Izo-time reading and contemplating brought me to David Haskell’s The Songs of Trees.

The communicative intelligence between tree roots and fungi is something to behold. Haskell (p. 115) observes genetic chemistry between tree roots and fungi results in a fungal wrap around roots. This wrap mediates communication between roots and soil, protecting tree cells from pathogens and allowing the uptake of minerals. Trees responds in kind with sugars from their leaves. Reciprocity from deep listening and dialogue.

Within our own internal microbiome there are similar communicative intelligences and mutually beneficial relationships. One of the most well-known is the relationship between our gut health and mutually beneficial bacterial communities a subject for another post.

Back to communication and listening, our body systems commune through micro-movements at sub-cellular and cellular level and then upwards into bundled transmissions that “we” apprehend as our sense of touch – somatosensory experience. There are subsets with this somatosensory field such as proprioception, pain, pressure, texture, vibration and more. From the perspective of Body-Mind Centering® all these bodily processes are rich expressions of mind and particular forms of intelligence. My interpreting of Body-Mind Centering® practices suggests an aesthetic and regenerative dimension to tuning-in to these processes. Slowing the velocity of thoughts, listening and simply resting attention in sensation is a good place to begin.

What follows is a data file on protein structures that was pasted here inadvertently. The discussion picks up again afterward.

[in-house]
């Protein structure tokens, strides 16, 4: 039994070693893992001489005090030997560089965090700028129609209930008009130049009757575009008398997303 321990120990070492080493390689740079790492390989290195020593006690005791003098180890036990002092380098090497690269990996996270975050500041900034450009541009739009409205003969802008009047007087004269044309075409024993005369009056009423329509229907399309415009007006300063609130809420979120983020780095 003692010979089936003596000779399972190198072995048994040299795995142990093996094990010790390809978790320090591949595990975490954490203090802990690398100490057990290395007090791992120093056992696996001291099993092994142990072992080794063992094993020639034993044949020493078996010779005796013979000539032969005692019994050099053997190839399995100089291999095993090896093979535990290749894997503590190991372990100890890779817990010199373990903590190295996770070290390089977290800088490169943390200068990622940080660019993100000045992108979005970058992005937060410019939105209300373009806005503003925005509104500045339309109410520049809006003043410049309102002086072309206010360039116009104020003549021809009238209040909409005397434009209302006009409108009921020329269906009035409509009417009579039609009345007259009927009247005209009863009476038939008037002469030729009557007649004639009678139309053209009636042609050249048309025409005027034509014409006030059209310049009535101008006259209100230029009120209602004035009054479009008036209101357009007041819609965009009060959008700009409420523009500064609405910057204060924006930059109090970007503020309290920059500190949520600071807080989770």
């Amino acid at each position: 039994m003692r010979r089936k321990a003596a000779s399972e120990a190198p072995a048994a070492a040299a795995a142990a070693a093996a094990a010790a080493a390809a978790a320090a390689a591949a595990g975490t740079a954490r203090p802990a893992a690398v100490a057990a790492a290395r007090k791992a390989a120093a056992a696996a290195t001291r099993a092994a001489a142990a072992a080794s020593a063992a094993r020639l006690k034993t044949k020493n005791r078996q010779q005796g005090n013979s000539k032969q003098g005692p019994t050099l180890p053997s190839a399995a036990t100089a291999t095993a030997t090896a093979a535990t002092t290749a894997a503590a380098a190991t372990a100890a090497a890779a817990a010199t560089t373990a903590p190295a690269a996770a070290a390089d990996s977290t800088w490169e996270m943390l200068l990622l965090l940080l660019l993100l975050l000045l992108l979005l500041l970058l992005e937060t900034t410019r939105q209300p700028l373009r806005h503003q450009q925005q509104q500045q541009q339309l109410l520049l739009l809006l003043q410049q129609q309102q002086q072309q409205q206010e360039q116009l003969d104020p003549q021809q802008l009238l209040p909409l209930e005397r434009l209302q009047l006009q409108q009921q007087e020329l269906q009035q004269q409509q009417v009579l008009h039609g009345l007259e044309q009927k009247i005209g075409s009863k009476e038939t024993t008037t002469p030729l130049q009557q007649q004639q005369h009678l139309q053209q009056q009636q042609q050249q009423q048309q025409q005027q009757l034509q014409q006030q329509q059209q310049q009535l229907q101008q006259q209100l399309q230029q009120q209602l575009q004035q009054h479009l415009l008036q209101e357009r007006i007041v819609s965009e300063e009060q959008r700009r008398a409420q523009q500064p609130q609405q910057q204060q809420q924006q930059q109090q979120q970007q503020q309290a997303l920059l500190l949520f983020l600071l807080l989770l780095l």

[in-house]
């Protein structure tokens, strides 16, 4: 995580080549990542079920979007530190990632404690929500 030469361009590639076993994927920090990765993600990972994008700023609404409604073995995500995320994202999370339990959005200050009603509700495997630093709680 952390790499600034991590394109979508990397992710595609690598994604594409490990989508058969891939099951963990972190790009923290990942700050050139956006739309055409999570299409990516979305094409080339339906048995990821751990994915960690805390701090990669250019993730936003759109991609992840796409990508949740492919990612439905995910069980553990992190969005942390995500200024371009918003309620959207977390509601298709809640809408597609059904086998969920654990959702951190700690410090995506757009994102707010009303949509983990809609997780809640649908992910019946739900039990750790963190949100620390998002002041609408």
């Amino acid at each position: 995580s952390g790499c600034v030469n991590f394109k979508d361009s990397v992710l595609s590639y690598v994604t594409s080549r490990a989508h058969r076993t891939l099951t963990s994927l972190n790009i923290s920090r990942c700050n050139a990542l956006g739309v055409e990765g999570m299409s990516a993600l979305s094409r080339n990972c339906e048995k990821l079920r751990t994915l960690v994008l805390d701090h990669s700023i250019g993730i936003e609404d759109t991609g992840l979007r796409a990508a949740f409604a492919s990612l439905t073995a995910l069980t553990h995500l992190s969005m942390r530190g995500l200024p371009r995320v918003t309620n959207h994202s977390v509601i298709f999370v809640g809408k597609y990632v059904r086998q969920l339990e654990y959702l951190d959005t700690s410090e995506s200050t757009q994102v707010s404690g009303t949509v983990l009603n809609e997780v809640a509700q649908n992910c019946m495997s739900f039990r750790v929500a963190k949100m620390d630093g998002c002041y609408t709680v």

David Haskell concludes, trees are the great connectors and express networked distributive intelligence. It takes a simple change of mind and shift in attention to see similar sentience within us. As Tyson Yunkaporta author of Sand Talk maintains Australian Indigenous thinking, knowing and being resides in the connections, the relationships between the sentience of the natural and human worlds. Something worth listening to more deeply…

2 thoughts on “Fungify

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  1. You are one of the most inspirational and admirable early childhood experts that I have known. Sitting in your class 11 years ago and enjoying your innovative, thought-provoking and interactive lectures is one of the best experiences in my Masters of Teaching journey. Until now, I am still implementing, practising and reflecting on the Holistic Child Early Years YOGA program which was originally enlightened and inspired by you 11 years ago! I still remember the beautiful moments that you gave me the invaluable and generous guidance and suggestions with so much patience and kindness at your office at Deakin University. I forever feel grateful for having had the most fortunate opportunity to learn from you and being inspired by you in my Masters course a decade ago. Thank you dear Mr. Llewellyn Wishart. With much appreciation from one of your oldest students, Luna Madden (Benwerrin Kindergarten Kangaroo Group Teacher)

    1. Dear Luna, thank you very much for your kind words and recollections of inspiration for your practice. Geoffrey Chaucer’s words come to mind here… “And Gladly Teche”. Keep up the wonderful work at Benwerrin, sharing your gifts with the children you teach and our students from the Master of Teaching. Lets always be learning! Warm regards, Llewellyn

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